VISAKHAPATNAM: Civic society organisations in Andhra Pradesh are planning to launch a state-wide agitation against the state government’s ‘unilateral’ decision to go ahead with land pooling system for construction of the new capital city. The activists are planning to bring civic rights activists of national stature to garner support form the society.
The National Alliance for People’s Movement (NAPM) is planning to invite activists including Anna Hazare and Medha Patakar to the capital region to inspire the farmers and to protect the interests of farmers. The farmers who own agricultural fields along the banks of river Krishna are reluctant to hand over their land for the construction of the capital city because they feel it will deprive them of their livelihood.
Addressing a round-table of social activists and environmentalists on the capital region development here Thursday, NAPM convener (AP) B Ramakrishnam Raju said that Anna Hazare was planning a larger movement with farmers across the country against the amendments to the Land Acquisition Ordinance, by touring all the states and he has agreed to visit the new capital area of Andhra.
“Nobody is opposing construction of the new capital, but we cannot allow the state government to act as per its whims and fancies, without maintaining any transparency in land pooling. The government cannot pool the land without consulting the stakeholders including political parties. Moreover, what is the rationale behind pooling 30,000 acres for the capital city,” he asked.
Former IAS officer and administrative officer of Chandigarh capital project MG Devasahayam said that the land pooling scheme had no legal sanctity and was uncalled for, as it poses a serious threat to India’s food security. He termed the land pooling ownership certificate (LOPC) promised by the state government to the farmers/land owners in the capital region as a document without legal sanctity and nothing is lost until the farmers sign the development agreement/irrevocable power of attorney (DA/PoA).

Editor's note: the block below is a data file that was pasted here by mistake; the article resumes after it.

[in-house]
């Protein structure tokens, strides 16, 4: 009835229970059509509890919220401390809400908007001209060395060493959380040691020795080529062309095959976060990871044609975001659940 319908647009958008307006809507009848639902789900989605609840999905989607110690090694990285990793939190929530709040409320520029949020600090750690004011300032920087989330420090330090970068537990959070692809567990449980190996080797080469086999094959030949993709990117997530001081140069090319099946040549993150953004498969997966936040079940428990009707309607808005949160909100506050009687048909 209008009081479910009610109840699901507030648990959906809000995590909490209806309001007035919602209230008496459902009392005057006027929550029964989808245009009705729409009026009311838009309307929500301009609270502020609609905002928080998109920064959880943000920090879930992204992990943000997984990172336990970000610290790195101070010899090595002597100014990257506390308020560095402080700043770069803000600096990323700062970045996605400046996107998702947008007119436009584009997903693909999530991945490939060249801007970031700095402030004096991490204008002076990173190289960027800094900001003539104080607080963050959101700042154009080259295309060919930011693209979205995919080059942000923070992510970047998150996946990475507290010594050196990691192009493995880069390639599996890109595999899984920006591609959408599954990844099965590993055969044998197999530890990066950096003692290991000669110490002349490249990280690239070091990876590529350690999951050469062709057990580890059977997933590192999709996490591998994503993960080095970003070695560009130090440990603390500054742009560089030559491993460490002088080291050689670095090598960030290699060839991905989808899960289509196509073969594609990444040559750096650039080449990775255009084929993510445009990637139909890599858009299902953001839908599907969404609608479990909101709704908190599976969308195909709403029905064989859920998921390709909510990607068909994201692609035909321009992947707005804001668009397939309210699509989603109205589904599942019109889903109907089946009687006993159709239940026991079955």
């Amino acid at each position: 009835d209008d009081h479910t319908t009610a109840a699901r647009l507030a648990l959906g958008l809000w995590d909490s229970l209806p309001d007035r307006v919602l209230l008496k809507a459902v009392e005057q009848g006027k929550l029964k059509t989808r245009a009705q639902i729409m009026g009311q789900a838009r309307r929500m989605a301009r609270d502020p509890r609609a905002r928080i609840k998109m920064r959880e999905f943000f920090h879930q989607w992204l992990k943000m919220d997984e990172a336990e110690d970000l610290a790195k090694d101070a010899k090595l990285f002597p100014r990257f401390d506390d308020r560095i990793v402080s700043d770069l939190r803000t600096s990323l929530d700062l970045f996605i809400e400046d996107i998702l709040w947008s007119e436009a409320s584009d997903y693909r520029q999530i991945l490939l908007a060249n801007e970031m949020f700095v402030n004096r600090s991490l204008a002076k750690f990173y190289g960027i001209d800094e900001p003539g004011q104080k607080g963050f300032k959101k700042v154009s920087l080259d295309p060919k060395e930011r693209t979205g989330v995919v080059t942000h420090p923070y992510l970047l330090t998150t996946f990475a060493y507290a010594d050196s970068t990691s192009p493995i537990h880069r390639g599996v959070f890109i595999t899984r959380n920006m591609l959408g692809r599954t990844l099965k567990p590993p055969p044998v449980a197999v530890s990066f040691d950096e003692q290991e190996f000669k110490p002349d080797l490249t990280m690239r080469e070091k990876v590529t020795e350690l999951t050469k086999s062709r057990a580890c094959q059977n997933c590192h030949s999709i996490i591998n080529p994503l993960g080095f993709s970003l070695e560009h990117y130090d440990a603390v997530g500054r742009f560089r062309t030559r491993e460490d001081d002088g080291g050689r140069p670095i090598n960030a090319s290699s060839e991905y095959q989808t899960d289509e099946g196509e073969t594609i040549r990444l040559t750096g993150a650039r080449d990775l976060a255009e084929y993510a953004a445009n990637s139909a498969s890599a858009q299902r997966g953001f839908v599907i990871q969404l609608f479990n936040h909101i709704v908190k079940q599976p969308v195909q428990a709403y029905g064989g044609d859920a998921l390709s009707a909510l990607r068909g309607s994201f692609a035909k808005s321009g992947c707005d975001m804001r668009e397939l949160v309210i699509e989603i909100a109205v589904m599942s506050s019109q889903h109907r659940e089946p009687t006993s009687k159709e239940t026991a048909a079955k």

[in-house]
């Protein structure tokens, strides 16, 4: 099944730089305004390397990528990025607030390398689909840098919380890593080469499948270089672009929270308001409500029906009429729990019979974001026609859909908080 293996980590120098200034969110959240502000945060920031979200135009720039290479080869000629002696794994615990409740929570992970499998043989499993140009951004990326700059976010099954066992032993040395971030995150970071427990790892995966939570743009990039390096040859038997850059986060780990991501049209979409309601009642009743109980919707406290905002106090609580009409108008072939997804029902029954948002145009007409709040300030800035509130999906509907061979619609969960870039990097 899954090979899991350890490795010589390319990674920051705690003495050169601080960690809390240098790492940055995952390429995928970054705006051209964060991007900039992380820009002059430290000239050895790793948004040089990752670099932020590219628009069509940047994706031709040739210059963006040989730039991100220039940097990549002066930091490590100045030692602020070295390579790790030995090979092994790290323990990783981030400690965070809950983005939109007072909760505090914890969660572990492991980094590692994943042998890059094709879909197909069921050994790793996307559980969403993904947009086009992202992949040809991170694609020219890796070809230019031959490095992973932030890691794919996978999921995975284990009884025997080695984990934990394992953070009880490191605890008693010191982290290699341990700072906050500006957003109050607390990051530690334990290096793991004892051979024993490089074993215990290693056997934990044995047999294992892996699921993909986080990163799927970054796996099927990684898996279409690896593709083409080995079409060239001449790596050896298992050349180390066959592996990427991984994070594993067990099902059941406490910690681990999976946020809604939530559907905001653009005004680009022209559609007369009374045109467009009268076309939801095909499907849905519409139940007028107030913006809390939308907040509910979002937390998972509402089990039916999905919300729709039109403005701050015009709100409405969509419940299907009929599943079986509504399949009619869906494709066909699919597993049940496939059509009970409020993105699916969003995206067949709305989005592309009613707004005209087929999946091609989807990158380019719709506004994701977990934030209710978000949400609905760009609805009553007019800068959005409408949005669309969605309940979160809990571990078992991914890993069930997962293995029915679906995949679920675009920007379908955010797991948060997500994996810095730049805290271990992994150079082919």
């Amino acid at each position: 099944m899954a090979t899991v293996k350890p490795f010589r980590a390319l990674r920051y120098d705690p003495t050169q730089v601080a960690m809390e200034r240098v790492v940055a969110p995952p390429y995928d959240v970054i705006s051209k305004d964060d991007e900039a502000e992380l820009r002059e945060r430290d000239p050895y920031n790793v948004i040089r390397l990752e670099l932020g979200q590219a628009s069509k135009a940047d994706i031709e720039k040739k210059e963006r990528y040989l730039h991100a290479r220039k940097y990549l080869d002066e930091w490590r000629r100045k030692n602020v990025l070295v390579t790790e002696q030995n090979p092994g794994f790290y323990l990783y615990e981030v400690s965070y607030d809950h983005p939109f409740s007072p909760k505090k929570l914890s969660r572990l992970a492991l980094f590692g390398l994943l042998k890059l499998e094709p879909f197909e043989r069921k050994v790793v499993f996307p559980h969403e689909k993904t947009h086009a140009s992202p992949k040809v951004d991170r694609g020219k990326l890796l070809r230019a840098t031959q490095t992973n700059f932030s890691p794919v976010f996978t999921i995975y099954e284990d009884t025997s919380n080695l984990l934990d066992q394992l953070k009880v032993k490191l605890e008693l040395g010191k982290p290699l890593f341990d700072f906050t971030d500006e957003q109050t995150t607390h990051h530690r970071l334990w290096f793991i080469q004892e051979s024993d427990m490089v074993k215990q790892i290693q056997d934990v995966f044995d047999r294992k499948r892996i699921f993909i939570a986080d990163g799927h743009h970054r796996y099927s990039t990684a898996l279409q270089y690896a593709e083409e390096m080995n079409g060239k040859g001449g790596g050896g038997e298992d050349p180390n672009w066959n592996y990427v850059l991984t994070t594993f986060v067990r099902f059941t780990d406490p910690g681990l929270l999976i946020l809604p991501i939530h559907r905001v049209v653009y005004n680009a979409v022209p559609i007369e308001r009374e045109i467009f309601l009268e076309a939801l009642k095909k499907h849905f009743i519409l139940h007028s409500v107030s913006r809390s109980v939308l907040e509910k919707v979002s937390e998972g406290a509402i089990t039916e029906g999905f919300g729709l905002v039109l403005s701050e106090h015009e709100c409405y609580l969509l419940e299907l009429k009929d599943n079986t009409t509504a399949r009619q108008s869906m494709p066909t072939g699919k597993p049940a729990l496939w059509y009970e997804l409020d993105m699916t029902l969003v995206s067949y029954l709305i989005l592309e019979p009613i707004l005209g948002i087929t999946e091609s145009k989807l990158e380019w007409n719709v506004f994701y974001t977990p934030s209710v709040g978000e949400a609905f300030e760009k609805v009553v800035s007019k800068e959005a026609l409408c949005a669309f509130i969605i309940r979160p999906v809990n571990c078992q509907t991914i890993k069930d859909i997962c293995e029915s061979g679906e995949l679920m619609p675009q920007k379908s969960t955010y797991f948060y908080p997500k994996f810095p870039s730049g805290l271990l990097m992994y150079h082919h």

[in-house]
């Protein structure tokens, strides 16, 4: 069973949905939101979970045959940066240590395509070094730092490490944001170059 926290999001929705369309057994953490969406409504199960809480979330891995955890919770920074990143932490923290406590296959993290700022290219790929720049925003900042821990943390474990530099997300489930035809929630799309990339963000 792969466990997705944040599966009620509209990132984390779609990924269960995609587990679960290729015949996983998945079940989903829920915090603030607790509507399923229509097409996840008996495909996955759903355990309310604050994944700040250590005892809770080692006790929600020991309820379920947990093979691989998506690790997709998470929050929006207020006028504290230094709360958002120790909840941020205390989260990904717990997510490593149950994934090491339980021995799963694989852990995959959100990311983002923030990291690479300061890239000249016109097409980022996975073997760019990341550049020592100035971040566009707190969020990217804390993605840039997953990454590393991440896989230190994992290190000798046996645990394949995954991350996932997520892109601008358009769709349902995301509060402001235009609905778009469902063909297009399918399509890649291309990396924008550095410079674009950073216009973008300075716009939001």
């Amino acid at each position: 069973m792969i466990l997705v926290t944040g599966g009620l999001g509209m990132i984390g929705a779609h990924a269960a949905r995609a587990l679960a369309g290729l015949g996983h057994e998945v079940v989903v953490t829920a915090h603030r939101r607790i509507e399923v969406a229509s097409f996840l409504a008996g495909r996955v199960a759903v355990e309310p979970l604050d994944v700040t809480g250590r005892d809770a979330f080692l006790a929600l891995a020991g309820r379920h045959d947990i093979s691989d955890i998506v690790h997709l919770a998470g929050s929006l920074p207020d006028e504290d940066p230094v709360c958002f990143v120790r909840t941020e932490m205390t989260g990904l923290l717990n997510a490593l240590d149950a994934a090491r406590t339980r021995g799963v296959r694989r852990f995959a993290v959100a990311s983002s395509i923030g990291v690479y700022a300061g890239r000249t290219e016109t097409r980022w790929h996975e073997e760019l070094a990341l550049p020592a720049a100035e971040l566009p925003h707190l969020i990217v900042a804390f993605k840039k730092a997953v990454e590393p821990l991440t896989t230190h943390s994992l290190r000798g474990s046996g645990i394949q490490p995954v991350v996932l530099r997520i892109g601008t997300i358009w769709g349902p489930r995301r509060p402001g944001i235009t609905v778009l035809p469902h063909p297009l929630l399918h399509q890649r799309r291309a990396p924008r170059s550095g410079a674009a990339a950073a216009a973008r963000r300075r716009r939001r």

“The farmers gave their consent letters as they were under pressure from the government authorities, who threatened to acquire the lands by hook or crook. However, the government has no right to take over the land until the farmers sign DA/PoA,” he said.
He suggested that the government should abandon the land pooling programme and instead, build an administration capital in about 5,000-6,000 acre as recommended by the Sivaramakrishnan Committee constituted by the Central government, as per the AP Reorganisation Act.
“There is another option where the government should issue a buy-back-bond for `1 lakh per square yard to farmers who are losing their land with state guarantee and underwritten by the Central government, redeemable on expiry of five years from the date of signing the DA/PoA,” he proposed.
Former IAS officer and environmentalist EAS Sarma stated that the cost for construction of the new capital is estimated to be `3 lakh crore and demanded to know as to where the government plans to pool the funds from when the Centre itself failed to allot any funds for the purpose.
“The answer is simple. The state government is raising the curtains for a major real estate project through handing over the capital construction project to private companies. This would lead to regional disparities, as funds meant for the development of north Coastal Andhra and Rayalaseema regions would be diverted to the capital region.”
He also alleged that over `4,000 crore had been already exchanged through real estate transactions in the capital region so far.
Prajaspandana president CS Rao felt that the government does not require such large tracts of land for constructing new capital and wanted the government to release a detailed plan before taking further steps. “Singapore is a small city-country and is not competent to give suggestions for construction of the capital for a state like Andhra Pradesh,” he opined.
Congress leader Bolisetty Satya pointed out that it took 60 years for construction of Chandigarh, the first green field capital in India and it was constructed in less than 15,000 acre but still has 11 lakh population.
Damodaram Sanjivayya National Law University (DSNLU) former vice-chancellor Y Satyanarayana, VV Rama Rao of Visakhapatnam Port Trust and PV Ramana of Struggle Committee Against Priv atisation also spoke.